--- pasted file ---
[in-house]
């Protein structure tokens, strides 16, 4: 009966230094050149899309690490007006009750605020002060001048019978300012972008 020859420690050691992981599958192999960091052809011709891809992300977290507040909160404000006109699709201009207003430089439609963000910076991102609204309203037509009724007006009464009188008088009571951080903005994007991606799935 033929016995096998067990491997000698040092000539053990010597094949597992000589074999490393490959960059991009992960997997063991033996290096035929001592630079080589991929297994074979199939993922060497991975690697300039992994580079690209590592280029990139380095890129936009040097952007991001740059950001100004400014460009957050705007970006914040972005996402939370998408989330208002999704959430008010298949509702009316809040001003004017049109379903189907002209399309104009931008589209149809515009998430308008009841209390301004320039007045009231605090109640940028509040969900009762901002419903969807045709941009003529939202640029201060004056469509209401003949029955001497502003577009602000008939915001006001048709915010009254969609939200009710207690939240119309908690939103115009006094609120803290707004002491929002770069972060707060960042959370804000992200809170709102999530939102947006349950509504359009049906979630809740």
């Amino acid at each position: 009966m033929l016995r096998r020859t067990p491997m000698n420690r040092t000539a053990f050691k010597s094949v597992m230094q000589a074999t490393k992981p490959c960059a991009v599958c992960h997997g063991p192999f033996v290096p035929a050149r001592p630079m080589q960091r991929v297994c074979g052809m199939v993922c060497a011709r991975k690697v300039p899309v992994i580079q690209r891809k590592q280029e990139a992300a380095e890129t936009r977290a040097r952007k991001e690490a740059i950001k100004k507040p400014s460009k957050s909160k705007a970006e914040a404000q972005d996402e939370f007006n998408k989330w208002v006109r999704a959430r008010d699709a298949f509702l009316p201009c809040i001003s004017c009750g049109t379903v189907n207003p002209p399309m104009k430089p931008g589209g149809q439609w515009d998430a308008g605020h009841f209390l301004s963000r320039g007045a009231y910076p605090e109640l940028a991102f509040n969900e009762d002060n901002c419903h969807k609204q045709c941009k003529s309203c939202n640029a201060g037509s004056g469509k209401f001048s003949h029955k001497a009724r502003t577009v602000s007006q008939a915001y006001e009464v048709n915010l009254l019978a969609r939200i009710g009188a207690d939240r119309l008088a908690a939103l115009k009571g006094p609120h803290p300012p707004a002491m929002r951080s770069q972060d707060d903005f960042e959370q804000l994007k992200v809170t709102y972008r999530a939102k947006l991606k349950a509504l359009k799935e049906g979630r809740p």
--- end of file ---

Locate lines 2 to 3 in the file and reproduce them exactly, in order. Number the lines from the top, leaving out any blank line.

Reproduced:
């Protein structure tokens, strides 16, 4: 009966230094050149899309690490007006009750605020002060001048019978300012972008 020859420690050691992981599958192999960091052809011709891809992300977290507040909160404000006109699709201009207003430089439609963000910076991102609204309203037509009724007006009464009188008088009571951080903005994007991606799935 033929016995096998067990491997000698040092000539053990010597094949597992000589074999490393490959960059991009992960997997063991033996290096035929001592630079080589991929297994074979199939993922060497991975690697300039992994580079690209590592280029990139380095890129936009040097952007991001740059950001100004400014460009957050705007970006914040972005996402939370998408989330208002999704959430008010298949509702009316809040001003004017049109379903189907002209399309104009931008589209149809515009998430308008009841209390301004320039007045009231605090109640940028509040969900009762901002419903969807045709941009003529939202640029201060004056469509209401003949029955001497502003577009602000008939915001006001048709915010009254969609939200009710207690939240119309908690939103115009006094609120803290707004002491929002770069972060707060960042959370804000992200809170709102999530939102947006349950509504359009049906979630809740």
């Amino acid at each position: 009966m033929l016995r096998r020859t067990p491997m000698n420690r040092t000539a053990f050691k010597s094949v597992m230094q000589a074999t490393k992981p490959c960059a991009v599958c992960h997997g063991p192999f033996v290096p035929a050149r001592p630079m080589q960091r991929v297994c074979g052809m199939v993922c060497a011709r991975k690697v300039p899309v992994i580079q690209r891809k590592q280029e990139a992300a380095e890129t936009r977290a040097r952007k991001e690490a740059i950001k100004k507040p400014s460009k957050s909160k705007a970006e914040a404000q972005d996402e939370f007006n998408k989330w208002v006109r999704a959430r008010d699709a298949f509702l009316p201009c809040i001003s004017c009750g049109t379903v189907n207003p002209p399309m104009k430089p931008g589209g149809q439609w515009d998430a308008g605020h009841f209390l301004s963000r320039g007045a009231y910076p605090e109640l940028a991102f509040n969900e009762d002060n901002c419903h969807k609204q045709c941009k003529s309203c939202n640029a201060g037509s004056g469509k209401f001048s003949h029955k001497a009724r502003t577009v602000s007006q008939a915001y006001e009464v048709n915010l009254l019978a969609r939200i009710g009188a207690d939240r119309l008088a908690a939103l115009k009571g006094p609120h803290p300012p707004a002491m929002r951080s770069q972060d707060d903005f960042e959370q804000l994007k992200v809170t709102y972008r999530a939102k947006l991606k349950a509504l359009k799935e049906g979630r809740p």